At the 2016 BYU Conference on Family History and Genealogy Brian Edwards of FamilySearch presented “FamilySearch Past, Present, and Future (Product Road Map).”
FamilySearch is experimenting with a personalized home page. To try it out, go to familysearch.org/lihp-arches. To permanently use the new design, go to familysearch.org/lihp/arches/1. The page will evolve over time. We’ll show different tasks to different people. We’ll look at what you do and give you tasks that match your skill level. Another section of the home page is “Recent Ancestors.” Another section is a To-Do List that you can create.
In the new Memories Gallery you can rotate photos. And now there is a list view, launched the week before the conference. It makes it easy to see photos without event dates or event places. In the future, they will allow you to make these changes in place. Today, it jumps to the photo page.
FamilySearch would like to do video. The challenge is reviewing it for appropriateness. FamilySearch pays a company to do that for photos. We don’t know how to cost effectively review videos to prevent people from using our site as their porn cache.
The plan is to limit photos to 5,000 per person, Brian said. But we are seeing good stuff, so we aren’t yet limiting the number.
FamilySearch is always asking, “How do we engage new people in family history?” One of their attempts is Family Discovery Centers. They are trying out new things. One is a station where family members can stand in front of a camera and get a photograph of them standing at various locations around the world. Another station allows you to replace the face on a historical photo with one of your own. Another is a “Are We Related” experience similar to BYU’s Relative Finder. You’ll see some of this migrate onto the web.
The current Family Discovery Center in the Joseph Smith Memorial Building in Salt Lake City has a lot of expensive equipment. FamilySearch is looking at ways to package it into a smaller, less expensive set of equipment for expansion into more places.
Coming very soon is a Helper portal. The portal would help step you through the process taught by Mike Sandberg at RootsTech for helping members of The Church of Jesus Christ of Latter-day Saints become engaged in family history and temple work.
It is now possible to send messages to the contributor of a GEDCOM in the Genealogies section, if the contributor is known. (If a person submitted a GEDCOM to Pedigree Resource File on the old website, but has never registered on the new website and claimed their old submission, the FamilySearch.org messaging system is not able to contact them.)
GEDCOMs have been added to the Genealogies section of FamilySearch.org from the Guild of One-Name Studies and from African Oral Genealogies.
FamilySearch is hoping to provide hints from more record types, even other websites.
A fairly new feature is that when you are about to change information for a person who is being watched, you are informed of the number of watchers.
Badges are relatively new. They indicate your ancestor belonged to a historical group around which FamilySearch did an email campaign. They appear along the right-side at the top of the person page.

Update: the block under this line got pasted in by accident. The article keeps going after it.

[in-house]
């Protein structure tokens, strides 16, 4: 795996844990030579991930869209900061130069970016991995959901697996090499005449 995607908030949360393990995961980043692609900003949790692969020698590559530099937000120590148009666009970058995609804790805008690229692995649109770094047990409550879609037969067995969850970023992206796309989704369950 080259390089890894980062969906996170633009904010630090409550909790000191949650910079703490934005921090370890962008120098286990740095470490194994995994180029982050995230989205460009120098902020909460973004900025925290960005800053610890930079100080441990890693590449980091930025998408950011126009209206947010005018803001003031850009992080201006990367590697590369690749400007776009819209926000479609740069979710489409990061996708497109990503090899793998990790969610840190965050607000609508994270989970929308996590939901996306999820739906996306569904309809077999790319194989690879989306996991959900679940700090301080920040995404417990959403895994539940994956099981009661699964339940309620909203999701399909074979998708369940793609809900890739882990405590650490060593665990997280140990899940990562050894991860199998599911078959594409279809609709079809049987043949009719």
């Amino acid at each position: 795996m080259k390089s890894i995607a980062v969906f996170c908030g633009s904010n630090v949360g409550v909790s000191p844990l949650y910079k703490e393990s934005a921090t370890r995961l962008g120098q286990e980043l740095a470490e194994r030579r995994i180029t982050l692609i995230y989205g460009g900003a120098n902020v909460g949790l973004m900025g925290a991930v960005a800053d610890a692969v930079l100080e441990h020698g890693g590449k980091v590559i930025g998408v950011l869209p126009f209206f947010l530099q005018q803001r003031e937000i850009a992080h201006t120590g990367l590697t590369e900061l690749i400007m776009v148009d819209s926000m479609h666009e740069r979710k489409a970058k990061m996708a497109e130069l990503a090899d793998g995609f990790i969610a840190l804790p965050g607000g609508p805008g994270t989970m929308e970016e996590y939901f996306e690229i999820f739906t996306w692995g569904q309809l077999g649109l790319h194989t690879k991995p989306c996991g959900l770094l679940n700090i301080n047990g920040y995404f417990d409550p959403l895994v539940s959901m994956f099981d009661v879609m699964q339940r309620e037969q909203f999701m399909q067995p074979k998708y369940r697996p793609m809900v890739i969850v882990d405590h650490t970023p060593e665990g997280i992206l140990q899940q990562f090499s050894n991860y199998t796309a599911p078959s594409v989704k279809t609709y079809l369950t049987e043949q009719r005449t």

FamilySearch decided delete person was too powerful. You can no longer delete a person unless you added the person and no one else has made changes to it.
We had built Family Tree on a system that was supposed to scale for a long time into the future, Brian said. We built a system for 10-time the traffic we were then experiencing. It ought to have lasted for decades. We since exceeded that by 20 times. We needed to build a new system that handled all that traffic. We’ve made the transition and the system is now out in the cloud. We can add servers as traffic changes. We moved all the data to a new Family Tree database. We’re still ironing out a few things. For the most part it should be pretty fast on Sunday. If you couldn’t merge before, for the most part you can merge now. With the new system we can add things that we wanted to but couldn’t because of capacity, Brian said.
FamilySearch is working on the future of the messaging system. They are looking at
- Integrating with an address book
- Allowing people to opt in to sharing more publicly
- Adding new ways for people to form communities for sharing
Just out of curiousity, since this has nothing to do with me--if this is a huge collective project, which it appears it is, and no one can delete a person unless they are the only ones who added the person and no one else has jumped in on it, how do you deal with what I can only imagine will eventually be thousands or tens of thousands of people--duplicates, misascribed children--who should not be there and can't be removed? My ggggrandmother's immediate family all became LDS (except for her), and the amount of well-meaning misinformation on the trees of her parents and siblings means many duplicated children with varying birthdates and children who never existed.I don't even link to most of my LDS relatives earlier trees because of this "noise." So how will they handle this problem?ReplyDelete
You can't delete people, but you can take them out of families or out of couple relationships, with sources! Duplicates of living space people will be brought together in a Family Project that people opt into.ReplyDelete